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Re: Paper in oil caps
« Reply #87 on: August 07, 2013, 12:40:57 AM »
Still the golden rule will always prevail - does it sound better in the build in front of you in the rig you're playing through, with the folks you're playing with, to the folks you're playing to?

If yes - well that is it.

If no... get new folks to play with and to.
 ;D

induction

Re: Paper in oil caps
« Reply #88 on: August 07, 2013, 01:17:46 PM »
I believe that the argument had, somewhere up there, descended into the idea that:

'scope measurements indicating a different waveform impact / secondary component value, in a range which is audible for a given application, where two components use different tech/methods to reach the same primary component values are not indicative of what the real world outcome will be.

Science is leaking.

Pure logic does not tell us that differences between caps seen in an oscilloscope that fall outside of the range of operation of the part and circuit in question can cause an audible difference in a pedal.

Obvious strawman is obvious.

Oscilloscopes can tell you if two waveforms are different, but they can't tell you if anyone can hear that difference. For example, an oscilloscope can tell you that one waveform is inverted relative to another, but I doubt anyone could tell that by listening. The only way to know whether a difference is audible to someone is a hearing test. The question is itself subjective, but the test can be performed objectively.

In science, experimental data trumps theory, assuming the experiments were performed rigorously. If the question is about what you can hear, the answer is given by a hearing test. In any case, we have no physical theory that delimits what can be heard by humans. If we want to make predictions, we use guidelines that are based on hearing tests, not on physical theory.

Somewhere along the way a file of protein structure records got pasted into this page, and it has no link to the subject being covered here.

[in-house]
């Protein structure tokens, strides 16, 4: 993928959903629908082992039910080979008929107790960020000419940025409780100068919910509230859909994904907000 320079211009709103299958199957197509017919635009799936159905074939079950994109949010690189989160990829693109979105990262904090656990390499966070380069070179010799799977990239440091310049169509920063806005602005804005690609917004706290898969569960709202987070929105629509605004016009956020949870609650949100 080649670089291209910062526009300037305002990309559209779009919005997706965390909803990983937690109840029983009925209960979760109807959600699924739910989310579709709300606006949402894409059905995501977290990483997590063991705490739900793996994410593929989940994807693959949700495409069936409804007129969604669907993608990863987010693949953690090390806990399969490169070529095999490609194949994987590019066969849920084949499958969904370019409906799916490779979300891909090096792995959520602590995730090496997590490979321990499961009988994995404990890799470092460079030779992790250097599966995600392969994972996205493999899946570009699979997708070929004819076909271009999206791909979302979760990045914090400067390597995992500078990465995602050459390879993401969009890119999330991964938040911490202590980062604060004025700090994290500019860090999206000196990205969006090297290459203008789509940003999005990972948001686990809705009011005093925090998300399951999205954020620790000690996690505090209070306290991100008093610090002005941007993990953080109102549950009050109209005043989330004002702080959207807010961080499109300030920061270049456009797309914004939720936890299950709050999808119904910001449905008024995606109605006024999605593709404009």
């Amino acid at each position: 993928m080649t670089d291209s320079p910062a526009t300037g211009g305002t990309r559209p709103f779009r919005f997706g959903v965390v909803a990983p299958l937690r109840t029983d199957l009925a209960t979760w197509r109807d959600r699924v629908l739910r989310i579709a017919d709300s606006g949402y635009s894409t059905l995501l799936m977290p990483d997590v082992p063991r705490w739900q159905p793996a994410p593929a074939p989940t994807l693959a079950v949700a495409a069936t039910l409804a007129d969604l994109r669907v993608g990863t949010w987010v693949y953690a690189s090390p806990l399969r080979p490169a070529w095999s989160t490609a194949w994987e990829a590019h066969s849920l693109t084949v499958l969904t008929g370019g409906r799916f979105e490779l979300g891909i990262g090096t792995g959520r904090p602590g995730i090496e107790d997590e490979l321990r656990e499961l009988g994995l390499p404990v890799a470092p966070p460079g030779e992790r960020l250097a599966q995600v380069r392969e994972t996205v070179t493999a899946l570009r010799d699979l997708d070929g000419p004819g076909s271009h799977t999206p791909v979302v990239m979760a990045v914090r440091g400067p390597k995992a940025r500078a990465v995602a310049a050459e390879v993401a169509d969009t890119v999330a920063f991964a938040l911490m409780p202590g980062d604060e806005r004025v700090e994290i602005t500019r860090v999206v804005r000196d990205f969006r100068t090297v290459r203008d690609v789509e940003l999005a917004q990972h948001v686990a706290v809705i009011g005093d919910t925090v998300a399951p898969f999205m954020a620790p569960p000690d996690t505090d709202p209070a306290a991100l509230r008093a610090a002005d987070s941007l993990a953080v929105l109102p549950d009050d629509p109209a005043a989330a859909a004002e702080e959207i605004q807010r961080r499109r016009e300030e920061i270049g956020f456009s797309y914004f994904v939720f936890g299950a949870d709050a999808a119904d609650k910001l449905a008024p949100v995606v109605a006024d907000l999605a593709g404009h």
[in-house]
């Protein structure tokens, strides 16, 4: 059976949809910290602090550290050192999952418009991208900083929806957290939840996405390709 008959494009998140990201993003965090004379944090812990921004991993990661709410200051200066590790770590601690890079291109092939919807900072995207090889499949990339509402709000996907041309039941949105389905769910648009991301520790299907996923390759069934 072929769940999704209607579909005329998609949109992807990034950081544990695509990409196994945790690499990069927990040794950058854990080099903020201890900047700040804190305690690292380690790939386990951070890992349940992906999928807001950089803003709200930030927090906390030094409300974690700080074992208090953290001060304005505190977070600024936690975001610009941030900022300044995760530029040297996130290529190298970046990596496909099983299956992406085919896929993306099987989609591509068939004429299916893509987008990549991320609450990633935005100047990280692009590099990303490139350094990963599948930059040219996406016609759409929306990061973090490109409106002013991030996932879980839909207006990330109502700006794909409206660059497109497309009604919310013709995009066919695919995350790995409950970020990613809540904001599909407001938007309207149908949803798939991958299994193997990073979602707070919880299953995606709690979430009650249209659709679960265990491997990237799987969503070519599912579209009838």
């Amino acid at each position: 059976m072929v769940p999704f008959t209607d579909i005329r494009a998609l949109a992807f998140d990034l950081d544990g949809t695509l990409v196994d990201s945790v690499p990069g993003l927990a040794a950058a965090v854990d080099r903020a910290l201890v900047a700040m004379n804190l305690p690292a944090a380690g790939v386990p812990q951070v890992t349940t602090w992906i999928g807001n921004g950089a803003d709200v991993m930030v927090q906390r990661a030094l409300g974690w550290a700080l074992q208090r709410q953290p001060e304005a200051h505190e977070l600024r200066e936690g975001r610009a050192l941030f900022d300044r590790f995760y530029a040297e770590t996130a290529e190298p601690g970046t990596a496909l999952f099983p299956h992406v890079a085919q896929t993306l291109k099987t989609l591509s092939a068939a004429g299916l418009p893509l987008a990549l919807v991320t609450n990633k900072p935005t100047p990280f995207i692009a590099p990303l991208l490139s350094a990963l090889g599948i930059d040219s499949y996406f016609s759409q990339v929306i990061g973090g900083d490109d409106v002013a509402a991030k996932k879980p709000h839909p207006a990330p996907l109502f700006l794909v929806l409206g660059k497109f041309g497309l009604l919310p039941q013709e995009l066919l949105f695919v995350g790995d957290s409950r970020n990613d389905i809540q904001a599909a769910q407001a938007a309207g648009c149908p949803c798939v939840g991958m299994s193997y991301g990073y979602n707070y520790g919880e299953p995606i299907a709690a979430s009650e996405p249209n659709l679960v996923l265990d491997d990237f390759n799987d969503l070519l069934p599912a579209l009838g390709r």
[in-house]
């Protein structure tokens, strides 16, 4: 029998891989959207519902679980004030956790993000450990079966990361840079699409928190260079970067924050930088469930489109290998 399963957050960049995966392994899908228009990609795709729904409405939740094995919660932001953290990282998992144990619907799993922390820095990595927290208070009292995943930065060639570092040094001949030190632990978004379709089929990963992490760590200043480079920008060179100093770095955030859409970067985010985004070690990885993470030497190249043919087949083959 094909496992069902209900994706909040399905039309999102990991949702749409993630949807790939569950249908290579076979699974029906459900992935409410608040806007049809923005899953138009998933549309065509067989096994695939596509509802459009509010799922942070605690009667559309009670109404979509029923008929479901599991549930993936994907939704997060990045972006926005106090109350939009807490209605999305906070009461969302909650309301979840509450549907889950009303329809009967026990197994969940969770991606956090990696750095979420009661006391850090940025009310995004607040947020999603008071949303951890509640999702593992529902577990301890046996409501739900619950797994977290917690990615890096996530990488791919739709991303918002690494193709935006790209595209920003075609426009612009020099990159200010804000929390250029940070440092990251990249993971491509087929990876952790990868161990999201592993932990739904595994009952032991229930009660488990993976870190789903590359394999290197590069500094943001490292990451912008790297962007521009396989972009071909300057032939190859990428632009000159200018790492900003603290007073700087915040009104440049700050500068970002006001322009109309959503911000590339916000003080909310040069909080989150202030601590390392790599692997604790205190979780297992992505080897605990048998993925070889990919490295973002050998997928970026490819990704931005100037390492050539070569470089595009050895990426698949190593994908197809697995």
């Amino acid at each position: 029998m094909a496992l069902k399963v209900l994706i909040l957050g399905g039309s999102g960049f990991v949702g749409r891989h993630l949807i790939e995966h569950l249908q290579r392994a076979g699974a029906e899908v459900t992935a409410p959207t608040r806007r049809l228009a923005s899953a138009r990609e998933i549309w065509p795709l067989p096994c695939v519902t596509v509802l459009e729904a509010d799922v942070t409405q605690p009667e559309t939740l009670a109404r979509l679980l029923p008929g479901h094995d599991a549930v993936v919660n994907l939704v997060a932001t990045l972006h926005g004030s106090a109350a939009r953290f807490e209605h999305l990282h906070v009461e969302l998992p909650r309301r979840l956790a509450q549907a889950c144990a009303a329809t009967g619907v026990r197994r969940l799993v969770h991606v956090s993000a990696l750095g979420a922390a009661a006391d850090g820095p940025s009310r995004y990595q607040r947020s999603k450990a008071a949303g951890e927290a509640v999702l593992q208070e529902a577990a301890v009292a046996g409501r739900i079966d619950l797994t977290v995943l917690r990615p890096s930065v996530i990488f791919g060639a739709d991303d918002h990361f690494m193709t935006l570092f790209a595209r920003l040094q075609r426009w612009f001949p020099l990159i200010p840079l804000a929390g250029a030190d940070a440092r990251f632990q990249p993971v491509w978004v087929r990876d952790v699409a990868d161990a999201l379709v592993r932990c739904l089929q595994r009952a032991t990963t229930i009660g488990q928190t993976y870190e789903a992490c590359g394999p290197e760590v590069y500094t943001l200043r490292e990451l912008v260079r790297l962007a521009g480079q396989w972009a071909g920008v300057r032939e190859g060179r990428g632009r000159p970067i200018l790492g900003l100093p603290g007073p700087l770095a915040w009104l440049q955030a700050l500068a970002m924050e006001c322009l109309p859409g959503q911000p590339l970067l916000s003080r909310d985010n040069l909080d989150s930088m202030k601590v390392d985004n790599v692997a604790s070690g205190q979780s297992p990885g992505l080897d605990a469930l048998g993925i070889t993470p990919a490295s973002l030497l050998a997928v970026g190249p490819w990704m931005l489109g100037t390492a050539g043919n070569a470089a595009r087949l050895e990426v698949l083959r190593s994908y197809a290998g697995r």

Theory exists to describe and explain phenomena. In this case, the phenomenon is a human hearing a difference between two caps. Before using theory to explain how this happens, we need to know whether it actually happens at all. Otherwise, there's no phenomenon to explain.

I don't have a horse in this race. When I say I'm skeptical, I'm only saying that I haven't seen any evidence of the phenomenon in question, and therefore don't have a positive belief in its existence. That is the default position in science. It doesn't mean I have a positive belief in its nonexistence, though such a belief could be developed if I search for it and fail to find any evidence of it. All it takes is one counterexample to demonstrate that it exists, and I would modify my position. (That's how science works.) That counterexample will have to take the form of a hearing test.

I don't understand why this bugs you. Maybe you prefer your arguments between true believers and absolute deniers who make up their minds in advance of any evidence. That's not how science works.

Science is doing just fine, thanks.

mistahead

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Re: Paper in oil caps
« Reply #89 on: August 07, 2013, 07:14:22 PM »
I believe that the argument had, somewhere up there, descended into the idea that:

'scope measurements indicating a different waveform impact / secondary component value, in a range which is audible for a given application, where two components use different tech/methods to reach the same primary component values are not indicative of what the real world outcome will be.

Science is leaking.

Pure logic does not tell us that differences between caps seen in an oscilloscope that fall outside of the range of operation of the part and circuit in question can cause an audible difference in a pedal.

Obvious strawman is obvious.

Oscilloscopes can tell you if two waveforms are different, but they can't tell you if anyone can hear that difference. For example, an oscilloscope can tell you that one waveform is inverted relative to another, but I doubt anyone could tell that by listening. The only way to know whether a difference is audible to someone is a hearing test. The question is itself subjective, but the test can be performed objectively.

In science, experimental data trumps theory, assuming the experiments were performed rigorously. If the question is about what you can hear, the answer is given by a hearing test. In any case, we have no physical theory that delimits what can be heard by humans. If we want to make predictions, we use guidelines that are based on hearing tests, not on physical theory.